The title will only mean anything to the Blue Peter generation, but what are the pros and cons of including examples in contracts, and what are the pitfalls to avoid?
Two cases, the most recent of which was decided last month in the Commercial Court, provide some useful pointers. In both cases, the Court decided that the examples were the more reliable indicator of the parties' intentions.
The first question is why include examples in contracts at all? The reasoning would be that if the words or formulae used are clear, then there should be no need for examples. If the words aren't clear enough, then (it would be argued) one should clarify them rather than 'drawing a moustache' on the picture by adding in examples.
Further, it might be argued that the potential for uncertainty and unexpected outcomes is heightened by including examples because it raises the possibility of a clash between the substantive contractual provisions and the examples.
But such criticism overlooks a number of potential benefits from inserting examples, many of which arise outside the sphere in which contracts are considered as part of litigation, including the following:
- during the negotiating process with the other party, examples can be useful in confirming that the parties do indeed share a common view of the way in which the contract is designed to operate; with one's own client there is similarly the possibility to double check that there is a shared understanding. I'm sure I'm not the only practitioner to find that, on occasion, when examples are produced, it is discovered that there is no consensus and that some redrafting is called for;
- the counter-argument might be that examples could be created but remain outside the contract itself; the reality of this approach, however, is likely to be that the examples will then receive scant attention when all parties and their advisers are rushing around trying to agree remaining points and populate the inevitable missing schedules; and if they have no contractual significance, even if reviewed and approved by the parties, that review may in reality have been only superficial. Admittedly, they might form part of the surrounding circumstances to be taken in to account in interpreting the contract, but no more than that;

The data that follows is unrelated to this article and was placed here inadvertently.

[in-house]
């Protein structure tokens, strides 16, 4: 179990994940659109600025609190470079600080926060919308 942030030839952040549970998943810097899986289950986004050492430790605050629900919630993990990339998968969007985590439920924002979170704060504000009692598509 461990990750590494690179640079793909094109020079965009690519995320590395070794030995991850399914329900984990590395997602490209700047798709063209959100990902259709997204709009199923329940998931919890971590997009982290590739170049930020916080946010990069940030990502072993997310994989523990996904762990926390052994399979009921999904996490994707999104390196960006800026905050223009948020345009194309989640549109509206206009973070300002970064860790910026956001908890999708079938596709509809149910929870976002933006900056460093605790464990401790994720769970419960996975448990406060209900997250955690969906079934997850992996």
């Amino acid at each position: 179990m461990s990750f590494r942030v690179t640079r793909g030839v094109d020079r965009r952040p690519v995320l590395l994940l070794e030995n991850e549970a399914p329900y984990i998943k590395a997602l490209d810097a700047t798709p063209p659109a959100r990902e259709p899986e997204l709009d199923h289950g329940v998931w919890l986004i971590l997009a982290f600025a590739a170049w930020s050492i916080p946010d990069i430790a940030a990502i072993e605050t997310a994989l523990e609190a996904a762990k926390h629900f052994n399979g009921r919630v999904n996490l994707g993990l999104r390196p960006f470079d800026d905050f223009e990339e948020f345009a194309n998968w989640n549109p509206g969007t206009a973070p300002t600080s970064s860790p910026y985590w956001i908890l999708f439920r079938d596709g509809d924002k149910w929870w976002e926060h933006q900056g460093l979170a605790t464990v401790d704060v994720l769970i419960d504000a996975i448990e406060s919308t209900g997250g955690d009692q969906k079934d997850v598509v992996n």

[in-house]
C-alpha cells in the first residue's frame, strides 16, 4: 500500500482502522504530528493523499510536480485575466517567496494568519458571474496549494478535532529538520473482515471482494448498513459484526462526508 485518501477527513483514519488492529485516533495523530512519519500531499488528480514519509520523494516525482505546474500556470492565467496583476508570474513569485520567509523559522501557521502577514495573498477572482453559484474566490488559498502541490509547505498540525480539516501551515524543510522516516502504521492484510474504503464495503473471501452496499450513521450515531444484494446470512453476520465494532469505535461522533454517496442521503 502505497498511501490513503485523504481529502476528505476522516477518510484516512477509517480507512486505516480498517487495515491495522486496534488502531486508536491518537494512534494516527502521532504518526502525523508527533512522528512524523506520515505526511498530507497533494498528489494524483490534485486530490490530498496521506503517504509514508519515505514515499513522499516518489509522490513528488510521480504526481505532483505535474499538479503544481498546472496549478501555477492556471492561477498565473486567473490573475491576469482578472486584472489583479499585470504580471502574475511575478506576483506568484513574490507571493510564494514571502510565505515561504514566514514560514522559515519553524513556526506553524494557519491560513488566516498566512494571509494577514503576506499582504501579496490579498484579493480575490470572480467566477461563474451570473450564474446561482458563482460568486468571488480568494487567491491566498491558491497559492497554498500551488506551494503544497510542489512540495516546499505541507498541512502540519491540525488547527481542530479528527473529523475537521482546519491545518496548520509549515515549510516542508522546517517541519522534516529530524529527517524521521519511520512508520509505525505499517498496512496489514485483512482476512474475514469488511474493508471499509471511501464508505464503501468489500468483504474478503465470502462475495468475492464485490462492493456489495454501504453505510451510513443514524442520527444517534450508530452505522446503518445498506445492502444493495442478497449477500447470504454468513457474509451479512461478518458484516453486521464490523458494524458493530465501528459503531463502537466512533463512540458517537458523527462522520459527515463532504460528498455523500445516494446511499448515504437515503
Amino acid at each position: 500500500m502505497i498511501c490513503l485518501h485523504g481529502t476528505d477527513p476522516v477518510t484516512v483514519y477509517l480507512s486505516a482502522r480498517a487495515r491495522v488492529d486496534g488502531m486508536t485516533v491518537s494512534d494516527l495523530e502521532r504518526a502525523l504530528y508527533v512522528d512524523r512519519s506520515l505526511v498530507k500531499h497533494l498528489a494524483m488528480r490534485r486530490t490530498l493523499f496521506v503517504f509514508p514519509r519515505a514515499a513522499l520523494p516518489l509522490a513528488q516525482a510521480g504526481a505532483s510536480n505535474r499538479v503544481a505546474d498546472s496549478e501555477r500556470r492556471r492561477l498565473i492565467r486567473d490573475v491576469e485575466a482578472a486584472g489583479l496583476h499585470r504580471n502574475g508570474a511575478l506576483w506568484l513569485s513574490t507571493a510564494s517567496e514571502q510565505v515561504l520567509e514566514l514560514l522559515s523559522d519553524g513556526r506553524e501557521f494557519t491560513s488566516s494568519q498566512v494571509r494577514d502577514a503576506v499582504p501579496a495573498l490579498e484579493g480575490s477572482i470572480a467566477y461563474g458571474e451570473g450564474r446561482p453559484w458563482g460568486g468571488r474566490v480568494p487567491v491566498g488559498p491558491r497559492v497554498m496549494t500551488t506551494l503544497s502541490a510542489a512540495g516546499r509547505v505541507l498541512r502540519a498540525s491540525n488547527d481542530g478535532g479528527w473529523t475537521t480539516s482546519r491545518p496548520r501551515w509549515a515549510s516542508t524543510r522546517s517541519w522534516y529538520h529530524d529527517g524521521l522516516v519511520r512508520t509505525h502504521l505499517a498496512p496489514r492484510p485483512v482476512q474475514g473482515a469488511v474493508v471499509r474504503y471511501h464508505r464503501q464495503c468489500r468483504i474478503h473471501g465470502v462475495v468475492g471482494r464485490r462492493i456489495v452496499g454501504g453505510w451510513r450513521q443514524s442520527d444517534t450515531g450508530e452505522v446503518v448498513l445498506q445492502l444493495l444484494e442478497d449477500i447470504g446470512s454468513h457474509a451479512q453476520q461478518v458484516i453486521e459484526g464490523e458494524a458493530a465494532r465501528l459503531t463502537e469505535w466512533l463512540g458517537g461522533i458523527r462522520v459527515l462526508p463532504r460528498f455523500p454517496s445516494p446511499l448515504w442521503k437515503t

- in both of the cases we will consider in a moment, the Court decided that the examples were valid and effectively over-ruled the 'main body' of the contract; assuming that that approach resulted in the parties' genuine intentions being given appropriate effect, the absence of examples would presumably have resulted in the 'wrong' outcome, based solely on erroneous or misleading wording or formulae in the main body of the agreement; and
- finally, in longer-term or very complex contracts, worked examples can assist those coming to the contract long after execution to comprehend both how the contract works and what the shared understanding of the original participants in negotiations was, potentially some time after those individuals have left the business.